Appeal launched for pioneering scanner at Royal United Hospital in Bath
A £1.2-million appeal to fund a new cancer treatment scanner at the Royal United Hospital has been launched.
The Bath Cancer Unit Support Group is behind the drive to fund a PET-CT scanner, which will enhance the treatment of certain cancers and mean patients will no longer need to be scanned at a hospital in Cheltenham.
The use of such scanners has been limited in Britain, compared to the rest of Europe, partly because of cost, and the RUH would be one of the first non-teaching hospitals in the country to offer the scans.
It already has two consultant radiologists who are qualified to interpret PET-CT scans, and a location for the scanner.
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One of these, Dr Richard Graham, said PET-CT use could have a significant effect on patients' treatment, with a third of medical regimes modified after such scans.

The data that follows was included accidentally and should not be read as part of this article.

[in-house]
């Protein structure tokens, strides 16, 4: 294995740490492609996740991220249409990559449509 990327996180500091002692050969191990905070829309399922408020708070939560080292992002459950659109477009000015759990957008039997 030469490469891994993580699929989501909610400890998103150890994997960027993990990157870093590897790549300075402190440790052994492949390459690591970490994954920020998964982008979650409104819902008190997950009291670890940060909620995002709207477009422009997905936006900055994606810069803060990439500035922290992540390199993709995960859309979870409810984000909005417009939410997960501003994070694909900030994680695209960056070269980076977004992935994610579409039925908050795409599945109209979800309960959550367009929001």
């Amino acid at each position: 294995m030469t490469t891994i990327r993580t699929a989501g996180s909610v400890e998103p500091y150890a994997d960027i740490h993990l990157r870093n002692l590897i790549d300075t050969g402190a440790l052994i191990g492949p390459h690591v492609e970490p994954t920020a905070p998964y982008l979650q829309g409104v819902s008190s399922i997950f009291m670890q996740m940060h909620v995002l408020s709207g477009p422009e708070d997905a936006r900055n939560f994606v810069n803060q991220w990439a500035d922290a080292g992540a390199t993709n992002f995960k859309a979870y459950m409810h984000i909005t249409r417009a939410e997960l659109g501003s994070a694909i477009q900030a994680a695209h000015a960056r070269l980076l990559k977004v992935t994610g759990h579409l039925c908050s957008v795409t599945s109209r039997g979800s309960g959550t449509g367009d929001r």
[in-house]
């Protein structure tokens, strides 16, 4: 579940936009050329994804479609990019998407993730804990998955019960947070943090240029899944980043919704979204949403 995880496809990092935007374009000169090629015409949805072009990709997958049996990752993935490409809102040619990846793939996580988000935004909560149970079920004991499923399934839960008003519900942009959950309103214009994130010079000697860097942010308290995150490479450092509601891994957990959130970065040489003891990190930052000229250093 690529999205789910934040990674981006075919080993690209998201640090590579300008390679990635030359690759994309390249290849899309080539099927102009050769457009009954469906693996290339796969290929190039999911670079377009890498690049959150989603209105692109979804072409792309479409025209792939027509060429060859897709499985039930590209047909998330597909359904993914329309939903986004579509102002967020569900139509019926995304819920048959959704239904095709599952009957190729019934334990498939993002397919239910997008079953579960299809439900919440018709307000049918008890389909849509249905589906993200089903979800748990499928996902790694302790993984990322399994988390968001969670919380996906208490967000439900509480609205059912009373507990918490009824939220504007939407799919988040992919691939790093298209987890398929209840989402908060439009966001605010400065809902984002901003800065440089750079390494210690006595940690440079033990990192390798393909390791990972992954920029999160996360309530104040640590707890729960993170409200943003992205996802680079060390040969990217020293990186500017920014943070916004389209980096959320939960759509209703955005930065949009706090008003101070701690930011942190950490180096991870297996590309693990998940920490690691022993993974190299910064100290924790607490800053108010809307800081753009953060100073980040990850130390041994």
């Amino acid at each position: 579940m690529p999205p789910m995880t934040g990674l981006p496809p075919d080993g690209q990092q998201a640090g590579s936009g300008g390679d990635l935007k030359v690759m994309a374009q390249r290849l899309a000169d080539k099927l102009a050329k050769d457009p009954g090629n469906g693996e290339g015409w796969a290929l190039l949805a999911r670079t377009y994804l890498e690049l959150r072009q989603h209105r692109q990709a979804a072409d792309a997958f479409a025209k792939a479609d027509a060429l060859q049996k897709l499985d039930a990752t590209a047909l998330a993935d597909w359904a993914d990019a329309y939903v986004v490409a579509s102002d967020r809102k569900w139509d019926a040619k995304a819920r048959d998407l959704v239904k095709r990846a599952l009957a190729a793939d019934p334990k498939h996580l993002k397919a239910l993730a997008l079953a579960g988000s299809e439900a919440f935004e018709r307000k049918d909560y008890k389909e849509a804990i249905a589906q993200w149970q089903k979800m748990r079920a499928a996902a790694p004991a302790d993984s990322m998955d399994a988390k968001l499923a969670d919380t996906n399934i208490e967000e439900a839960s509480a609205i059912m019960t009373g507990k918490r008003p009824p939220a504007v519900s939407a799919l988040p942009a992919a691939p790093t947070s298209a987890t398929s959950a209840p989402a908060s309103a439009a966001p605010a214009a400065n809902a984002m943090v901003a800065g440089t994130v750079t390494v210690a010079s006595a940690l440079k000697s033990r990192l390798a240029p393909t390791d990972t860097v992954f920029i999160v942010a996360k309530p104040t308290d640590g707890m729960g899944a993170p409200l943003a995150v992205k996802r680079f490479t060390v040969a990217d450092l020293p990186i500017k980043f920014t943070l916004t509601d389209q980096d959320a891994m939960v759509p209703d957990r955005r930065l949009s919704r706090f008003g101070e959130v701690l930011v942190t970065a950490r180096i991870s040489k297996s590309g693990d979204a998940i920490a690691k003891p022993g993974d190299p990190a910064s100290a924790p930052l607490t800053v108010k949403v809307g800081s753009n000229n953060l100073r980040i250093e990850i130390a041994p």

The scanner would also be used to plan the radiotherapy treatment, which the RUH hopes will mean more patients recover.
The appeal follows the success of a similar drive to raise money for a different sort of scanner by the Forever Friends Appeal. This has paid for a gamma CT scanner.
Dr Graham explained: "PET-CT is a similar scan but differs in the type of radioactive dye used. The major radioactive dye used in PET-CT is a type of sugar. This radioactive sugar allows cancers to be imaged in a different way to SPECT-CT. The results of this type of scan are used to make decisions about patient's treatment. Both types of scan are used in cancer care, one does not replace the other."
For more information on the PET-CT scanner, go to www.bcusg.org and download an appeal leaflet. You can also request a printed copy by contacting support group chairman John Carter via email@example.com.